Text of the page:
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Iowa and Algeria Share a Hero

4 June 2009 No Comment

Stephannie Fox-Dixon, John W. Kiser, Rebecca Roberts

Mary Liepold

USA

From our good friend David Crumm at Read the Spirit comes a story in the spirit of President Obama’s June 4 address to the Muslim world. Historian John W. Kiser (center) wrote a book about a Muslim hero, Emir Abd el-Kader. High school students in Elkader, Iowa, read the book and wrote essays about its subject. Here are excerpts from two of the best.

From Rebecca Roberts (pictured at right):
“Elkader is an odd name for a little town. It is especially odd for one in the middle of nowhere in the Midwest. It is even more odd when you realize that the person who our town is named after is a man who was famous in the 19th Century but is now mostly unknown in the United States.

(Rebecca then describes the emir’s life, told in “Commander of the Faithful.” She is most impressed by the emir’s nobility … after he experienced betrayal and brutal treatment at the hands of the French, who imprisoned him for years. Once freed … the emir continued to live as a champion of human rights. That included risking his own life to defend Christian neighbors from a mob bent on destroying them. She writes:)

“…when he heard about the attack he … protected the Christians by taking them into his own home until the danger had passed. (Some of the people he offered to protect rejected his offer and perished.) When word … reached the world’s ears, it was met with surprise and he was hailed as a hero.  . .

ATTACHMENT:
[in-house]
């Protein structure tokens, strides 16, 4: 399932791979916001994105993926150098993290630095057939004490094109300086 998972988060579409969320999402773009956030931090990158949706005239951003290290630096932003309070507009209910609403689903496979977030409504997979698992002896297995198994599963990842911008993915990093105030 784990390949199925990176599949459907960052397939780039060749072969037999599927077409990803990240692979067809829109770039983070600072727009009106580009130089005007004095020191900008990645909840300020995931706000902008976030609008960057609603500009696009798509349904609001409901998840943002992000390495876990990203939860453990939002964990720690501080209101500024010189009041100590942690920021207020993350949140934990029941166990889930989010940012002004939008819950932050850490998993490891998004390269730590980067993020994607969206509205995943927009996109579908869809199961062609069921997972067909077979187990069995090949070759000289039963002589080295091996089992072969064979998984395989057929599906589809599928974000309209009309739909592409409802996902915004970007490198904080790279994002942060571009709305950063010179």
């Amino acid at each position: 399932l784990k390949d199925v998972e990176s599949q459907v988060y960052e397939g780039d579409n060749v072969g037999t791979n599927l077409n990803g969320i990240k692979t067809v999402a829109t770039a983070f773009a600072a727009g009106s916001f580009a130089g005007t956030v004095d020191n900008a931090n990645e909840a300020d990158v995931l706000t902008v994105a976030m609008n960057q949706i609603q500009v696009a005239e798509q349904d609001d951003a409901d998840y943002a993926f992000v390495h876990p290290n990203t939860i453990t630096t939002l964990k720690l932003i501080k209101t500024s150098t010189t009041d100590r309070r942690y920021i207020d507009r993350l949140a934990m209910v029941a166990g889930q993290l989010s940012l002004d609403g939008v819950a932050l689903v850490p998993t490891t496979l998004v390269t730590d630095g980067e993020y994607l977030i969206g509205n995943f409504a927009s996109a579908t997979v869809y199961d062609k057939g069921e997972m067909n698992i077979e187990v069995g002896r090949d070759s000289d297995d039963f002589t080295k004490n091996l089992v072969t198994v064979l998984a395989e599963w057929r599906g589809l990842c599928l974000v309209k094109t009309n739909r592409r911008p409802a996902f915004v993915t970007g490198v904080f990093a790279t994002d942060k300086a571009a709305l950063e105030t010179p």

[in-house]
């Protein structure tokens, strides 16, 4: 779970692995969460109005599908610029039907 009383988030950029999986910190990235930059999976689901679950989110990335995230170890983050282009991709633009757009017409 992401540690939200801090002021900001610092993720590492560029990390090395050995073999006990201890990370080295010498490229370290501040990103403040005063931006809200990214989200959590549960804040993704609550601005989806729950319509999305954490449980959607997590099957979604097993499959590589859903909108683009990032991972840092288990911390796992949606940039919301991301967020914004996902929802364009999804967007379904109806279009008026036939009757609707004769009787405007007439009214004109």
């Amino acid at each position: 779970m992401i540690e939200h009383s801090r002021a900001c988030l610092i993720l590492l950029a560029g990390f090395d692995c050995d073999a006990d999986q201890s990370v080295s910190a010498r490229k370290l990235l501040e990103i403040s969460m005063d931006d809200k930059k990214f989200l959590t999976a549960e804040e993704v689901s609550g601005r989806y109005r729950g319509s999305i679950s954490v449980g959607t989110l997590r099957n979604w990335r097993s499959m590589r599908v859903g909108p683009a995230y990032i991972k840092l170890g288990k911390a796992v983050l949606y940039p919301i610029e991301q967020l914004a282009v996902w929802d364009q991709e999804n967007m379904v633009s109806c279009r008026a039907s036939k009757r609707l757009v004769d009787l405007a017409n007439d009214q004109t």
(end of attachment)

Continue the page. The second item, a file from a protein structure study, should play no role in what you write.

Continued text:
In recent years the Emir’s legacy continues to inspire more involvement with our international neighbors. This cooperation comes in many forms from the big things like becoming a Sister City with Mascara, Algeria, in 1984 to the smaller things like building, in 2003, a playground in honor of Idriss Jazairy Jr., the young son of the former Algerian ambassador.”

In her essay, Stephannie Fox-Dixon (left) explains how the name came to Iowa.

“Through New York attorney and Iowa pioneer Timothy Davis, Emir Abd-el Kader gave our quaint and charming town a piece of unique history. Davis, along with Abd el-Kader, was a man of great character—with strong morals, an excellent education, and an open mind. …

Davis had been following international news and had learned much about Emir Abd el-Kader and his resistance to the French incursion of Algeria. When given the opportunity to name their new settlement in 1846, Davis admiringly dubbed it “Elkader.”
. . . Since learning about his life I now regard Abd el-Kader as one of the forefathers of some of the world’s greatest nationalists and humanitarians such as Gandhi and Martin Luther King, Jr. Both Martin Luther King, Jr. and the Emir employed faith as their rock when upholding their causes. … The Emir’s compassion towards his adversaries is typical of Gandhi’s principles for Satyagraha.”

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